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enthusiastic attachment as did David, and who met with an adventure somewhat similar, showing the like nobleness of mind on the part of both leader and followers.

It was Alexander of Macedon, whose character as a man, with all its dark shades of violence, rage, and profanity, has a nobleness and sweetness that win our hearts, while his greatness rests on a far broader basis than that of his conquests, though they are unrivalled. No one else so gained the love of the conquered, had such wide and comprehensive views for the amelioration of the world, or rose so superior to the prejudice of race; nor have any ten years left so lasting a trace upon the history of the world as those of his career.

It is not, however, of his victories that we are here to speak, but of his return march from the banks of the Indus, in B. C. 326, when he had newly recovered from the severe wound which he had received under the fig-tree, within the mud wall of the city of the Malli. This expedition was as much the exploration of a discoverer as the journey of a conqueror : and, at the mouth of the Indus, he sent his ships to survey the coasts of the Indian Ocean and Persian Gulf, while he himself marched along the shore of the province, then called Gedrosia, and now Mekhran. It was a most dismal tract. Above towered mountains of reddish-brown bare stone, treeless and without verdure, the scanty grass produced in the summer being burnt up long before September, the month of his march; and all the slope below was equally desolate slopes of gravel. The few inhabitants were called by the Greeks fisheaters and turtle-eaters, because there was, apparently, nothing else to eat; and their huts were built of turtle-shells.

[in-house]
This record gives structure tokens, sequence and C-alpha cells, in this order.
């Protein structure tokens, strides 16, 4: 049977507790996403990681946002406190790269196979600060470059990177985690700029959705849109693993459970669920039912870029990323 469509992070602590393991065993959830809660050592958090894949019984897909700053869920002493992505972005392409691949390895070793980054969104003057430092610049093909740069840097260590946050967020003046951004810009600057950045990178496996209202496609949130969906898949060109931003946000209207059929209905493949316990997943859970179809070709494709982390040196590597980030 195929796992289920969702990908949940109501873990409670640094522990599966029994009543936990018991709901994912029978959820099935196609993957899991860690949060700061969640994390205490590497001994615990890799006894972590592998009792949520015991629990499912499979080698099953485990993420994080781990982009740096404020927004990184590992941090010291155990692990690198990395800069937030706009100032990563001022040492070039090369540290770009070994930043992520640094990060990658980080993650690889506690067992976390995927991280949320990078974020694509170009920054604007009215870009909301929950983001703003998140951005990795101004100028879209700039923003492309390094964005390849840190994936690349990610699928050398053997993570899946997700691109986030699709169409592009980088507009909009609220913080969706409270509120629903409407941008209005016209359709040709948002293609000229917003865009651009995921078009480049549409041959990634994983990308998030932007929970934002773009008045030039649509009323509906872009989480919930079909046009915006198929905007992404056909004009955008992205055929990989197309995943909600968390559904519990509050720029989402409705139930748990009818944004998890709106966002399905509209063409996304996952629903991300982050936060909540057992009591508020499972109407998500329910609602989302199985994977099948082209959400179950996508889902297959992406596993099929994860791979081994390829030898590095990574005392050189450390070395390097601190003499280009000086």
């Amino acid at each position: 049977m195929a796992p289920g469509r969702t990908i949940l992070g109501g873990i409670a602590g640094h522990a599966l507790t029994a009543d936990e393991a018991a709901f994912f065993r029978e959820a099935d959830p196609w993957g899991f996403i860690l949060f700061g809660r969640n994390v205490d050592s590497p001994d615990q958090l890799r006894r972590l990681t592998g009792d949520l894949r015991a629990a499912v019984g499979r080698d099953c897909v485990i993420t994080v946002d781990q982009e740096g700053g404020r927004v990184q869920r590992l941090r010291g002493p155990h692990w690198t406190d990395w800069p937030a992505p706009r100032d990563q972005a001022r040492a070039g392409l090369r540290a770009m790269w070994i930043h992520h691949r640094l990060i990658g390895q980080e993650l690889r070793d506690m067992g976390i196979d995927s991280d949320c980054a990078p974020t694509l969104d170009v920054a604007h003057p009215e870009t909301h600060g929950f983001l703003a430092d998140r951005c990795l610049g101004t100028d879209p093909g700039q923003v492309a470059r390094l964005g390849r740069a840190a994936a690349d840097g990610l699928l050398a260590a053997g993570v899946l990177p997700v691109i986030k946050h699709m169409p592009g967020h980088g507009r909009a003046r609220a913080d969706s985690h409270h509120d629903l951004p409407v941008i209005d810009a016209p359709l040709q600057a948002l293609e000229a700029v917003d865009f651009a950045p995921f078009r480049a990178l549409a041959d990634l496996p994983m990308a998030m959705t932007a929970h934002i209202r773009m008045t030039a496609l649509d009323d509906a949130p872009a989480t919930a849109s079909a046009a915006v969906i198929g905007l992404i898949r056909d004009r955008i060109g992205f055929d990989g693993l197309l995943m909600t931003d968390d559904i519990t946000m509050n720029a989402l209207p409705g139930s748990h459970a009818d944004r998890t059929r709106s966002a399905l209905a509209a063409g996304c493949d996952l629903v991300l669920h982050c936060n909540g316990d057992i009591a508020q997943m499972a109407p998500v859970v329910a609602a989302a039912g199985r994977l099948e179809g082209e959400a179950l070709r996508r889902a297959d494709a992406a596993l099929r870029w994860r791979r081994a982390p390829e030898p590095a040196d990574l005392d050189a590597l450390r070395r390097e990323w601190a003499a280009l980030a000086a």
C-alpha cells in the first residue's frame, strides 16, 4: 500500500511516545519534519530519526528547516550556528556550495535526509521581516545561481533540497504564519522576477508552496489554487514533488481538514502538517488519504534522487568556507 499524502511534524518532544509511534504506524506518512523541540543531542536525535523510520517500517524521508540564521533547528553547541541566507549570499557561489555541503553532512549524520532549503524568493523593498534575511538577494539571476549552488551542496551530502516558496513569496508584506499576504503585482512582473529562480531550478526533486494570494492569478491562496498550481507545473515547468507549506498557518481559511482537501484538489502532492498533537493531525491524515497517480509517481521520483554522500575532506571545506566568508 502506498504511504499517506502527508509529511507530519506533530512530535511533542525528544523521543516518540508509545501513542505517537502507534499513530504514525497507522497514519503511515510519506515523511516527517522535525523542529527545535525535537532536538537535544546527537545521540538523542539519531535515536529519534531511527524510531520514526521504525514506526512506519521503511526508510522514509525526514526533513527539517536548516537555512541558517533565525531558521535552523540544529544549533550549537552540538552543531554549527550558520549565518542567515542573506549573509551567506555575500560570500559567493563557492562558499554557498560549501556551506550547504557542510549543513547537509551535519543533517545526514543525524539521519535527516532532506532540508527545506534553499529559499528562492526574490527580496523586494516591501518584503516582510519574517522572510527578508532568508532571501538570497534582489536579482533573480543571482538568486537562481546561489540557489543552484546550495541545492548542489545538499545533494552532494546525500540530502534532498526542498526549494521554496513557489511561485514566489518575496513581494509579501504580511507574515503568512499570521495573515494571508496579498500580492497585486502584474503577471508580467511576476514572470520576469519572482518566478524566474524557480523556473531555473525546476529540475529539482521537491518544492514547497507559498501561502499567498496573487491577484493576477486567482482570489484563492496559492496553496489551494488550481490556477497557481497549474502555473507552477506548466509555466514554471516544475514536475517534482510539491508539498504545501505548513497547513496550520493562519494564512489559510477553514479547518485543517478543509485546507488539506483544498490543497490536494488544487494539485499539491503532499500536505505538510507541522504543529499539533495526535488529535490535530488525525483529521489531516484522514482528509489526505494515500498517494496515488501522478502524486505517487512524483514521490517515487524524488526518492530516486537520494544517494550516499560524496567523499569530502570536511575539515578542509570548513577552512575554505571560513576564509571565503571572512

The recollections connected with the region were dismal. Semiramis and Cyrus were each said to

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have lost an army there through hunger and thirst; and these foes, the most fatal foes of the invader, began to attack the Greek host. Nothing but the discipline and all-pervading influence of Alexander could have borne his army through. Speed was their sole chance ; and through the burning sun, over the arid rock, he stimulated their steps with his own high spirit of unshrinking endurance, till he had dragged them through one of the most rapid and extraordinary marches of his wonderful career. His own share in their privations was fully and freely taken ; and once when, like the rest, he was faint with heat and deadly thirst, a small quantity of water, won with great fatigue and difficulty, was brought to him, he esteemed it too precious to be applied to his own refreshment, but poured it forth as a libation, lest, he said, his warriors should thirst the more when they saw him drink alone ; and, no doubt, too, because he felt the exceeding value of that which was purchased by loyal love.

A like story is told of Rodolf of Hapsburg, the founder of the greatness of Austria, and one of the most open-hearted of men. A flagon of water was brought to him when his army was suffering from severe drought. “I cannot,” he said, “drink alone, nor can all share so small a quantity. I do not thirst for myself, but for my whole army.”,

Yet there have been thirsty lips that have made a still more trying renunciation. Our own Sir Philip Sidney, riding back, with the mortal hurt in his broken thigh, from the fight at Zutphen, and giving the draught from his own lips to the dying man whose necessities were greater than his own, has long been our proverb for the giver of that self-denying cup of water that shall by no means lose its reward.